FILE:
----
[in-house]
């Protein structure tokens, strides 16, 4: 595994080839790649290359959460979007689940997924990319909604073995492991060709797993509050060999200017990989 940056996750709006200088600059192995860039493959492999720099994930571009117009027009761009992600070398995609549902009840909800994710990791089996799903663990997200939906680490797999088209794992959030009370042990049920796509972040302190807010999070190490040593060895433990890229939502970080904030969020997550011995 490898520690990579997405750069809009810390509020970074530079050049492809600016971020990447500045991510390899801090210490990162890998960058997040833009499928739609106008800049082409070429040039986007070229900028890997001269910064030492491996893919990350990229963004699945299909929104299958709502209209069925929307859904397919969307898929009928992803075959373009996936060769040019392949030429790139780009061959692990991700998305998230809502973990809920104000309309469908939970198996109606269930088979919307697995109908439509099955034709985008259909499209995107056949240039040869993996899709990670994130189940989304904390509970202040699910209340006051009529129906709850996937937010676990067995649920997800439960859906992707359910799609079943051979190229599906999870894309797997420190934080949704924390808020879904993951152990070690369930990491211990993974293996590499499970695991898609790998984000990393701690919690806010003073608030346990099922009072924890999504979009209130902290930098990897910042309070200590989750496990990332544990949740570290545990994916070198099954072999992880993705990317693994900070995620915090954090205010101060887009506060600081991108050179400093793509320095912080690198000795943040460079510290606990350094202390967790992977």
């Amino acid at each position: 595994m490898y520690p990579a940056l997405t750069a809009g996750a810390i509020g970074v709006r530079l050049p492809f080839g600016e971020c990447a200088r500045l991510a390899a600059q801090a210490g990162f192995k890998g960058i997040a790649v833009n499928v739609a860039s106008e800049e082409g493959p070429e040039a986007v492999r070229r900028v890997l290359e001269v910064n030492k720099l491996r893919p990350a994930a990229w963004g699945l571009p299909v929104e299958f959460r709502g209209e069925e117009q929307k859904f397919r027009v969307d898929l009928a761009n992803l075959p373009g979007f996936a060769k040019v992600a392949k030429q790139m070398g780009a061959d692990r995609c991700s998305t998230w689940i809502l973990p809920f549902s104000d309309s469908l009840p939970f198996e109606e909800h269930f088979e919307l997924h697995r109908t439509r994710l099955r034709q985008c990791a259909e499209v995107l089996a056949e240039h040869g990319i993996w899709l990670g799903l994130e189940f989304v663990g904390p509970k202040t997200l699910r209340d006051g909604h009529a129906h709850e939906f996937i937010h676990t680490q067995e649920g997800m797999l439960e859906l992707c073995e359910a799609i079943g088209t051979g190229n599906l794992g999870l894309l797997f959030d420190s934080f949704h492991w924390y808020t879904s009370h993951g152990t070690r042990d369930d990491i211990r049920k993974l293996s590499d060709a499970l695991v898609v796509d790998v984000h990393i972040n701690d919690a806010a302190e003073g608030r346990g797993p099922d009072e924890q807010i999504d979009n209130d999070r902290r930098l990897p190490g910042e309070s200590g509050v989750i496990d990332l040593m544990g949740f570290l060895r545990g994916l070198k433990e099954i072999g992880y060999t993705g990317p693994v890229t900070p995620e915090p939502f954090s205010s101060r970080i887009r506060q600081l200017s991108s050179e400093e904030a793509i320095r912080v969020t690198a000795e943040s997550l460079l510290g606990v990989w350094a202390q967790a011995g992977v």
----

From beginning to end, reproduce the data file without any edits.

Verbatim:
[in-house]
């Protein structure tokens, strides 16, 4: 595994080839790649290359959460979007689940997924990319909604073995492991060709797993509050060999200017990989 940056996750709006200088600059192995860039493959492999720099994930571009117009027009761009992600070398995609549902009840909800994710990791089996799903663990997200939906680490797999088209794992959030009370042990049920796509972040302190807010999070190490040593060895433990890229939502970080904030969020997550011995 490898520690990579997405750069809009810390509020970074530079050049492809600016971020990447500045991510390899801090210490990162890998960058997040833009499928739609106008800049082409070429040039986007070229900028890997001269910064030492491996893919990350990229963004699945299909929104299958709502209209069925929307859904397919969307898929009928992803075959373009996936060769040019392949030429790139780009061959692990991700998305998230809502973990809920104000309309469908939970198996109606269930088979919307697995109908439509099955034709985008259909499209995107056949240039040869993996899709990670994130189940989304904390509970202040699910209340006051009529129906709850996937937010676990067995649920997800439960859906992707359910799609079943051979190229599906999870894309797997420190934080949704924390808020879904993951152990070690369930990491211990993974293996590499499970695991898609790998984000990393701690919690806010003073608030346990099922009072924890999504979009209130902290930098990897910042309070200590989750496990990332544990949740570290545990994916070198099954072999992880993705990317693994900070995620915090954090205010101060887009506060600081991108050179400093793509320095912080690198000795943040460079510290606990350094202390967790992977």
């Amino acid at each position: 595994m490898y520690p990579a940056l997405t750069a809009g996750a810390i509020g970074v709006r530079l050049p492809f080839g600016e971020c990447a200088r500045l991510a390899a600059q801090a210490g990162f192995k890998g960058i997040a790649v833009n499928v739609a860039s106008e800049e082409g493959p070429e040039a986007v492999r070229r900028v890997l290359e001269v910064n030492k720099l491996r893919p990350a994930a990229w963004g699945l571009p299909v929104e299958f959460r709502g209209e069925e117009q929307k859904f397919r027009v969307d898929l009928a761009n992803l075959p373009g979007f996936a060769k040019v992600a392949k030429q790139m070398g780009a061959d692990r995609c991700s998305t998230w689940i809502l973990p809920f549902s104000d309309s469908l009840p939970f198996e109606e909800h269930f088979e919307l997924h697995r109908t439509r994710l099955r034709q985008c990791a259909e499209v995107l089996a056949e240039h040869g990319i993996w899709l990670g799903l994130e189940f989304v663990g904390p509970k202040t997200l699910r209340d006051g909604h009529a129906h709850e939906f996937i937010h676990t680490q067995e649920g997800m797999l439960e859906l992707c073995e359910a799609i079943g088209t051979g190229n599906l794992g999870l894309l797997f959030d420190s934080f949704h492991w924390y808020t879904s009370h993951g152990t070690r042990d369930d990491i211990r049920k993974l293996s590499d060709a499970l695991v898609v796509d790998v984000h990393i972040n701690d919690a806010a302190e003073g608030r346990g797993p099922d009072e924890q807010i999504d979009n209130d999070r902290r930098l990897p190490g910042e309070s200590g509050v989750i496990d990332l040593m544990g949740f570290l060895r545990g994916l070198k433990e099954i072999g992880y060999t993705g990317p693994v890229t900070p995620e915090p939502f954090s205010s101060r970080i887009r506060q600081l200017s991108s050179e400093e904030a793509i320095r912080v969020t690198a000795e943040s997550l460079l510290g606990v990989w350094a202390q967790a011995g992977v």